BUSINESS OF FASHION: GUCCI’S NEW DESIGN CHIEF IS A PROMISING UNKNOWN
Last Wednesday, Kering SA officially announced that it was passing the torch of Gucci‘s Creative Director to 42-year-old Alessandro Michele after star designer Frida Giannini’s early exit this month. The appointment heralds a new phase in Gucci’s brand strategy to move the Italian label up market focusing on subtle luxury leather goods and accessories: a plan started by Giannini’s partner and former Gucci CEO Patrizio di Marco. Michele has been promoted to Creative Director from running Gucci’s accessories line, although he s a virtual unknown in the industry, Kering is banking on his expertise to inject fresh vigor into the label’s sartorial lineup and lift flagging sales.
“What Gucci needs is to inject the brand with new ideas and create a new buzz around it,” said Lucas Solca, an analyst with Exane BNP Paribas in London, to the The New York Times. “Handbags and leather goods are going to be very important to bring novelty to the market and to give consumers new reasons to come back to Gucci stores.”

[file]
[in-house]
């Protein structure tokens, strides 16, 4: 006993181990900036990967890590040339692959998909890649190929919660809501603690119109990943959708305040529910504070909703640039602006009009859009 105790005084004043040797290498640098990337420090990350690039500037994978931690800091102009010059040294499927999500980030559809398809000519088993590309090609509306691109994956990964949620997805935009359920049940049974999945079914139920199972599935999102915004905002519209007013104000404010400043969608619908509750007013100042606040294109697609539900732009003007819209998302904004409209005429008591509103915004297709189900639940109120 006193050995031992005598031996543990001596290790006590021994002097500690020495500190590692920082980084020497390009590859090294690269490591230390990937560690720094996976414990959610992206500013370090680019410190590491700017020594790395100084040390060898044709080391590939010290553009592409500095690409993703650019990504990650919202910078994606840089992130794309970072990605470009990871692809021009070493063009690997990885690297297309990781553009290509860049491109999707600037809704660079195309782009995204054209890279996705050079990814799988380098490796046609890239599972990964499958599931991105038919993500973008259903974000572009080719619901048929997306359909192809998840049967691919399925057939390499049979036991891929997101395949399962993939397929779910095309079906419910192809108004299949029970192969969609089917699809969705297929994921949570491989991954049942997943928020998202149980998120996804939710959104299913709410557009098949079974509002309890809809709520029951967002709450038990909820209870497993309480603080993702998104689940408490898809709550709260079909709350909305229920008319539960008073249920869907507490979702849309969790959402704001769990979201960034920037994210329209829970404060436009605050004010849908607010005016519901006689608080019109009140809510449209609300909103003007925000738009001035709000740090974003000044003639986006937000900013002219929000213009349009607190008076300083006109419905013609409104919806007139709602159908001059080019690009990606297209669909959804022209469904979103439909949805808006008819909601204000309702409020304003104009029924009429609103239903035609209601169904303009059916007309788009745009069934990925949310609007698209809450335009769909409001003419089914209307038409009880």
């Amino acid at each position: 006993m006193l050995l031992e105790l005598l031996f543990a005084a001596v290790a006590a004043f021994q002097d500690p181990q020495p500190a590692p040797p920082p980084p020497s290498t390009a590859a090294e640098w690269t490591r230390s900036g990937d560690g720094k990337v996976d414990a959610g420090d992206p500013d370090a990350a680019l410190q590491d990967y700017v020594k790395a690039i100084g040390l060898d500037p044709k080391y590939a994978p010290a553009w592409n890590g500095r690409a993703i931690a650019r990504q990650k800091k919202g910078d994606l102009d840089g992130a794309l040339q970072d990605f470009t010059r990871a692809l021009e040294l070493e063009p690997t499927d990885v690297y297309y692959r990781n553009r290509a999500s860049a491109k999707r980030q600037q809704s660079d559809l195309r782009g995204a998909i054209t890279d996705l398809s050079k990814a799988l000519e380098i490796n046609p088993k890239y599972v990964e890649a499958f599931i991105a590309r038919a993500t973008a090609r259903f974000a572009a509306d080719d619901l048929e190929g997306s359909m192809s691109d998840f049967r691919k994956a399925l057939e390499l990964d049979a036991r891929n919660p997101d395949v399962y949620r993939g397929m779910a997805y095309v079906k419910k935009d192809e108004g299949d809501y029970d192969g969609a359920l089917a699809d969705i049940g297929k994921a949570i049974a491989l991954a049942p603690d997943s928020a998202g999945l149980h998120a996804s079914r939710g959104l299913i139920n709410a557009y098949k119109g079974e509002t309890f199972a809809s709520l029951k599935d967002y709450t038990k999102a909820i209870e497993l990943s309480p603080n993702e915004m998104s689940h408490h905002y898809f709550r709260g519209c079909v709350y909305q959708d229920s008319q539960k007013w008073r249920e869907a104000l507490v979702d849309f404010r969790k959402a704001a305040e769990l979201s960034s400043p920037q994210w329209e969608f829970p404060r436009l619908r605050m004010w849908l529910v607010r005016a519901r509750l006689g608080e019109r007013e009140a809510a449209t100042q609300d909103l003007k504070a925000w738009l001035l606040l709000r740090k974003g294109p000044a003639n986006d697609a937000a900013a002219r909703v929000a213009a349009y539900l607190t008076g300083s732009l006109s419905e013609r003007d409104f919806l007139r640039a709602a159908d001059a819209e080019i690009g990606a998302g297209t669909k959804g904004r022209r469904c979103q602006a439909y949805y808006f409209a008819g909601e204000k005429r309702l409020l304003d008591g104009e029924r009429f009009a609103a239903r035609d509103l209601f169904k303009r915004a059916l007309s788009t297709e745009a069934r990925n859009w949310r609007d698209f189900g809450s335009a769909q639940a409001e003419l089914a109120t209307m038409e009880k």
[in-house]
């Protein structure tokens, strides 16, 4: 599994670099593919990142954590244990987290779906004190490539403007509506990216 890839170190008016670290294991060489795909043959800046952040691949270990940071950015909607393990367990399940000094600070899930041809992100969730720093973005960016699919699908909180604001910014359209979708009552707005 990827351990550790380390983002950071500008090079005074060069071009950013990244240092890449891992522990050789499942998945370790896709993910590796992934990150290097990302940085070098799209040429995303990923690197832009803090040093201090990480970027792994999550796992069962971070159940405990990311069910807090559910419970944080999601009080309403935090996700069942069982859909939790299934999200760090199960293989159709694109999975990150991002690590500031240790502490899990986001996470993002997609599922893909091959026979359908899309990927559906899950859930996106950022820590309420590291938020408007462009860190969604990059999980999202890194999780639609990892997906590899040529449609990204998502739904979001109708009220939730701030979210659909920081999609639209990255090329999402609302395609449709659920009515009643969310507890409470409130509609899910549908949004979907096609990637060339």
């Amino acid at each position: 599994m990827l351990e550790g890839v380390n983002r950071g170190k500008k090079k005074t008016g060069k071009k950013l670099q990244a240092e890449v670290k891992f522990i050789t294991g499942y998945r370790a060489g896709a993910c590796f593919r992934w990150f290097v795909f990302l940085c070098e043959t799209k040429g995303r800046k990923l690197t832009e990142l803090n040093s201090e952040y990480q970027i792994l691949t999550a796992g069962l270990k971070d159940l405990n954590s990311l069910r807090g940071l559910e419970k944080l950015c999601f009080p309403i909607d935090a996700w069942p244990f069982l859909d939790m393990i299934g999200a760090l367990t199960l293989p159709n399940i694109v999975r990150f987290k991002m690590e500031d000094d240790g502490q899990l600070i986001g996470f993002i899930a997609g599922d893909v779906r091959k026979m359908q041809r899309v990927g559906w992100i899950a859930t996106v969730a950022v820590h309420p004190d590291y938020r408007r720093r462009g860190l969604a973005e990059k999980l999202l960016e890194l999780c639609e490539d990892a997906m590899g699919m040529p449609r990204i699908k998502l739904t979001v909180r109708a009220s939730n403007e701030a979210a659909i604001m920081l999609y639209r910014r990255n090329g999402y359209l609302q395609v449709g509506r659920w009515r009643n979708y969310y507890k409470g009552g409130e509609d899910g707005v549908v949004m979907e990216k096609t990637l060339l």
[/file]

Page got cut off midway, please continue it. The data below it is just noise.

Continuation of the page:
Leather goods comprised 60 percent of Gucci’s 2013 fiscal year profits.
Kering says Michele will be given all creative control of Gucci collections and brand image moving forward. Major luxury markets, such as China, have turned away from the overt, flashy branding of the past decade in favor of elegant designer goods that are both subtle and class-conscious.
Michele’s last-minute redesigns for Gucci’s Fall 2015 menswear collection were well-received last week in Milan as a refreshing departure from Giannini’s aesthetic, signaling a new target market of younger, hipper luxury consumers.
Image via InDigital, Thumbnail via Ronan Gallagher/Gucci